If the Lundberg’s can make organic farming work on this scale, why can’t more farmers do it?
After our walking tour of Richvale, Grant left us in the capable hands of Eric Lundberg and Lance Benson, Lundberg’s grower services manager. Eric and Lance took us to the rice fields where we got to experience the rice harvest first hand.
I GOT TO RIDE IN A COMBINE AND HARVEST SUSHI RICE.
Bucket list checkmark obtained!
And my combine operator? Anders Lundberg, Bryce and Jill’s other son. I told you they truly put the “family” in “family farm.”
After our combine adventure, we enjoyed a quick picnic lunch in the rice field (another bucket list checkmark obtained), and then Eric and Lance took us see the rice dryers, where rice is taken after the harvest to reduce its moisture content … and where most of us climbed to the top. But not me. Nope … I’m not afraid to admit that I got halfway up, felt the sway of the stairs, tucked my figurative tail between my legs, and headed back down. I’ll trust the other gals that the view was incredible!
Next on the agenda was a tour of the rest of Lundberg’s operations, given to us by Jessica Lundberg. We got to see the Lundberg offices (built to be green and take into account any need a worker might have … so jealous), the nursery (where Jessica, the company’s nursery manager, experiments with different rice strains), the mill, and their production facilities … we truly saw it all.
Speaking of production facilities, in addition to over twenty different varieties and blends of rice, Lundberg Family Farms also produces a variety of rice cakes, rice chips, packaged rice entrees and side dishes, snacks, and even brown rice syrup for baking … and trust me when I say that eating a freshly-made rice cake (make with only rice and water!) right off the production line is something you should be jealous of.
We ended our day in the Lundberg Family Farms test kitchen. C’mon, we’re food bloggers … we had to cook something! But we weren’t there just cook something … we went head to head in a rice cooking battle.
Our hosts divided us into teams of two and assigned each team a dish to create: an appetizer or entree made with meat, a vegetarian appetizer or entree, or dessert.
Yep, Joanie and I got dessert.
Now, we could have easily gone the rice pudding route. But, neither of us had ever made rice pudding (and — confession time — I don’t even like rice pudding).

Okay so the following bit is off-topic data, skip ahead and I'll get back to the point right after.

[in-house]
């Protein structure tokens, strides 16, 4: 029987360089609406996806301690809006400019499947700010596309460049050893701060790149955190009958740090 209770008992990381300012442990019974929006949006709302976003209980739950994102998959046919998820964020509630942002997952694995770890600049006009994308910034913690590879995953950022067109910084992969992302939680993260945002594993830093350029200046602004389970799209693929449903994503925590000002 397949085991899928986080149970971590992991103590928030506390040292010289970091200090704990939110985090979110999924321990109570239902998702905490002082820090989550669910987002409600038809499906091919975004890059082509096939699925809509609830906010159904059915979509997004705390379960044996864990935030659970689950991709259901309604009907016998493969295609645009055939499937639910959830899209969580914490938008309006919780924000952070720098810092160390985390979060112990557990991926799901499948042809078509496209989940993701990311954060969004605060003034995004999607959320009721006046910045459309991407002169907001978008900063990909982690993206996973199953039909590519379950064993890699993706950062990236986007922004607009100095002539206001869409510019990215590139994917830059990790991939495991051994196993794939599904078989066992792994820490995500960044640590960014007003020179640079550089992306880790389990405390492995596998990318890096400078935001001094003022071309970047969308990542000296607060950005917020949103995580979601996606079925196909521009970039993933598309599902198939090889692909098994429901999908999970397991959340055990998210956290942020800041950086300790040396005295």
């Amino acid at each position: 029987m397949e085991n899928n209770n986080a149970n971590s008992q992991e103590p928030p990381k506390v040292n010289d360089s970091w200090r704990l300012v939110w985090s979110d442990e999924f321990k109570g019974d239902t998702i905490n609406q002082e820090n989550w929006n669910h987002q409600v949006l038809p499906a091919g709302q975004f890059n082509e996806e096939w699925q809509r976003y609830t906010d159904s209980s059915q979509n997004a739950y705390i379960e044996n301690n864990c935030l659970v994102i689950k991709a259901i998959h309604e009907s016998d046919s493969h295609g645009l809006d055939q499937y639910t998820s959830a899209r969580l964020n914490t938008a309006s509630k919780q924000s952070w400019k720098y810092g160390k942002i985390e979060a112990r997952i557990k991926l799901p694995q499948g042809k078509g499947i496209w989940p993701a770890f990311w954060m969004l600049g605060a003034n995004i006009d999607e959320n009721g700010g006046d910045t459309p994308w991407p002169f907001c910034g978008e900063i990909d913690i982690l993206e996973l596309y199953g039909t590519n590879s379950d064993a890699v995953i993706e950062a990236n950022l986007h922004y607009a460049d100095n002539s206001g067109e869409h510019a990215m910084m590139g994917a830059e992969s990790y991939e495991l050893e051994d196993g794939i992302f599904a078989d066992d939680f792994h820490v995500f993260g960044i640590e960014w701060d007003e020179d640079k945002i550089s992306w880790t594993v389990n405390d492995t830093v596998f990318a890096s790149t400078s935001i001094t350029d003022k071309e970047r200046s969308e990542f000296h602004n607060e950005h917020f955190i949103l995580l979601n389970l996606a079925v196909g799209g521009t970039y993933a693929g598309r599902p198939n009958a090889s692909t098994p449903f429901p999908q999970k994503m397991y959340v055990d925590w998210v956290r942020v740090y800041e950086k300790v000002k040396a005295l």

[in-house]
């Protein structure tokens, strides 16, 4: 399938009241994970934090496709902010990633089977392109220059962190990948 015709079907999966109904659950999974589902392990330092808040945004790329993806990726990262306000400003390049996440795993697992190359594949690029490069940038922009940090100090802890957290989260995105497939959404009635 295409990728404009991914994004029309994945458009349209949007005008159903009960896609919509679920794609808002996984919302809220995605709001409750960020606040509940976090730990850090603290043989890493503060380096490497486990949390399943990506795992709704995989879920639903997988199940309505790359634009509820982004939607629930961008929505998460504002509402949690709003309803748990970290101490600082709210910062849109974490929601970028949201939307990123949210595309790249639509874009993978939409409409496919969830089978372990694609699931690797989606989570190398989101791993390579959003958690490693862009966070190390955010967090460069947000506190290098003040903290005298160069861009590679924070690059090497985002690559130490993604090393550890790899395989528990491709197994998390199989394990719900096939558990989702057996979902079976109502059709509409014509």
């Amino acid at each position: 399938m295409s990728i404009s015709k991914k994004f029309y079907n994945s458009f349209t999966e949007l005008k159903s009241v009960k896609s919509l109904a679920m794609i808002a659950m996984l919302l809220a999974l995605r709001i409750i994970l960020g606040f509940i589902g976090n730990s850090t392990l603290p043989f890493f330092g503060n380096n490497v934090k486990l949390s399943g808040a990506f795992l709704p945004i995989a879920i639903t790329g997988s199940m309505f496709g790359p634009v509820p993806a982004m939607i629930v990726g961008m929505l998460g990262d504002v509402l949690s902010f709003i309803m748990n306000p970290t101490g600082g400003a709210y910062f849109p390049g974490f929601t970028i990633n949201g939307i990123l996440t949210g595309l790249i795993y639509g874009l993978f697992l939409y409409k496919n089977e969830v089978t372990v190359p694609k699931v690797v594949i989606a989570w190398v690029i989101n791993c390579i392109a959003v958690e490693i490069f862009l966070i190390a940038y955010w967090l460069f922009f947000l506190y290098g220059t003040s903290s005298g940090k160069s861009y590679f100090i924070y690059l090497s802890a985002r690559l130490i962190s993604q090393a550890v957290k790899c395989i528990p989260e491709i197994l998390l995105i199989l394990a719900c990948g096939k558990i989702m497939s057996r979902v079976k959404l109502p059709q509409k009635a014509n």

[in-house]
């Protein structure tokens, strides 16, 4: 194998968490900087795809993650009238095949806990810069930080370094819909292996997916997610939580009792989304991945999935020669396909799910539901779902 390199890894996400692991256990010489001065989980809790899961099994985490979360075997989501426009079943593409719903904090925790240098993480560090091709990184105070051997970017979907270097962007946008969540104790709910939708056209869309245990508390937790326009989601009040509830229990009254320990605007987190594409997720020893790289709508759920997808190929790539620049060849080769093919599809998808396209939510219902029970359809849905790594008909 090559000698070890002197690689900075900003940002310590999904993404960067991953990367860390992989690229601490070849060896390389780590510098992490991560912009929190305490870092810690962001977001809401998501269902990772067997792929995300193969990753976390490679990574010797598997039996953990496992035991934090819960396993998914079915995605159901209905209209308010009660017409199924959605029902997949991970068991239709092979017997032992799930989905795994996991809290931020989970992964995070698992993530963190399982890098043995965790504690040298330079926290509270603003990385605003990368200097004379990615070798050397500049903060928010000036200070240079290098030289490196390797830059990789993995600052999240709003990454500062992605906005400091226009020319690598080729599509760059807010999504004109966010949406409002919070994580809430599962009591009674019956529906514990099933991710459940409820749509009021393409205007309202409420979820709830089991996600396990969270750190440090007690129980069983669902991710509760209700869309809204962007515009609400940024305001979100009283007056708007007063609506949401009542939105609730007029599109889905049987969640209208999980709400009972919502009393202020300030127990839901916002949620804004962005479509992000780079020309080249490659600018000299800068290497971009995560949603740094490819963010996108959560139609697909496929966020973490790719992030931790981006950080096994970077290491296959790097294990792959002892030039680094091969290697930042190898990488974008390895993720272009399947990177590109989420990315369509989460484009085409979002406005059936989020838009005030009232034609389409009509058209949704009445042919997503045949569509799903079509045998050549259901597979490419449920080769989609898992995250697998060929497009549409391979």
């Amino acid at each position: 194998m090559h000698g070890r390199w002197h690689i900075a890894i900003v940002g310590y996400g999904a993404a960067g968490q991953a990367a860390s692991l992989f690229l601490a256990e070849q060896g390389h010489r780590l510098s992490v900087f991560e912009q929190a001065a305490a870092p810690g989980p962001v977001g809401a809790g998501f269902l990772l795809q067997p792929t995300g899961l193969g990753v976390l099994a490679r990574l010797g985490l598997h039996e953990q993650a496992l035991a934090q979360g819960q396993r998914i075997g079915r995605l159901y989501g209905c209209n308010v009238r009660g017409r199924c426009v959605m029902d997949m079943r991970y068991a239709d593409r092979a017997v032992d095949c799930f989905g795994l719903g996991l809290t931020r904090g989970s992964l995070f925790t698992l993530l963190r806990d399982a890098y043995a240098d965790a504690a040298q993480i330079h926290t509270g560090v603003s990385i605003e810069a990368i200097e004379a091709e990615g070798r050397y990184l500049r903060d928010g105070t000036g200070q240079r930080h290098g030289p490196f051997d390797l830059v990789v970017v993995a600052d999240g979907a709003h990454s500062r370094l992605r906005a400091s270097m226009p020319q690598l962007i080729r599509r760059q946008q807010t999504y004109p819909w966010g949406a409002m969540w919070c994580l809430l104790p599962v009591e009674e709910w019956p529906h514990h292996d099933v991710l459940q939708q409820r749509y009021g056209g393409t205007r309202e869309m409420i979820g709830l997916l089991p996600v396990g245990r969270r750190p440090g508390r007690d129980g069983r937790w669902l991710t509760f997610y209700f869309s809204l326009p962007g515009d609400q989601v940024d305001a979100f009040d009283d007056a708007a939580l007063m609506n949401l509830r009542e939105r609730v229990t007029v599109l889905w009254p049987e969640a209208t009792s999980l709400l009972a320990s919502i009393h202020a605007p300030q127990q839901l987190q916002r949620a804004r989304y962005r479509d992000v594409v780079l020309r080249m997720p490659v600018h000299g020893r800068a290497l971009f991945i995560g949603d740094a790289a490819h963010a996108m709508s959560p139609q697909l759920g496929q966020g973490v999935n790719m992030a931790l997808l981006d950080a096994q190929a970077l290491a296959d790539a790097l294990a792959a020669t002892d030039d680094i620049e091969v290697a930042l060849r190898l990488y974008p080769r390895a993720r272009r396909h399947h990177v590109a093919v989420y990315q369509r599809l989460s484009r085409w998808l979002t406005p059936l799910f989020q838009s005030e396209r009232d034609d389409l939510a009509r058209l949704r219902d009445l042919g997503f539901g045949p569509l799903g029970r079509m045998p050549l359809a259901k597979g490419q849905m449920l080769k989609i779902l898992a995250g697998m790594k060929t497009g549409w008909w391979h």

Not ones to go down without a fight, Joanie told me about a shortbread recipe she had been making frequently so we decided to chop up some Lundberg organic “Sweet Dreams” chocolate-covered rice cakes (yes, they are a thing, and yes, they are amazing … you should go buy some ASAP), throw them into the shortbread dough, then turn said dough into miniature tart shells that we filled with a fruit compote sweetened with Lundberg organic brown rice syrup.
While our adorable tarts were baking, I made some candied nuts coated in the aforementioned brown rice syrup, then finely chopped some leftover “Sweet Dreams” rice cakes to make a “soil” on which our finished tarts would sit.
Yep, I made a soil … see. #chefswifelife
Anyway … to make a long story short, our culinary competition judges — Grant Lundberg, his wife, and Jessica Lundberg — loved our tarts and declared them the winner! Joanie and I will have our winning recipe featured on Food52 soon, and I cannot wait to share it with you!
If you’ve made it to the end of this post, I think you know how I feel about Lundberg Family Farms. Their commitment to family and eco-friendly farming methods are two things that are near and dear to my heart as well so they now have a fan for life.
Disclosure: This post is sponsored by Lundberg Family Farms. That being said, all opinions expressed in this blog post are my own. I only recommend products or services I personally use and believe you, the reader, will enjoy — and I will never endorse any product or service that I do not fully support.
Thank you to the entire Lundberg family, Ashley, their marketing coordinator, and Inez and Christine at Access PR for arranging such a fabulous trip!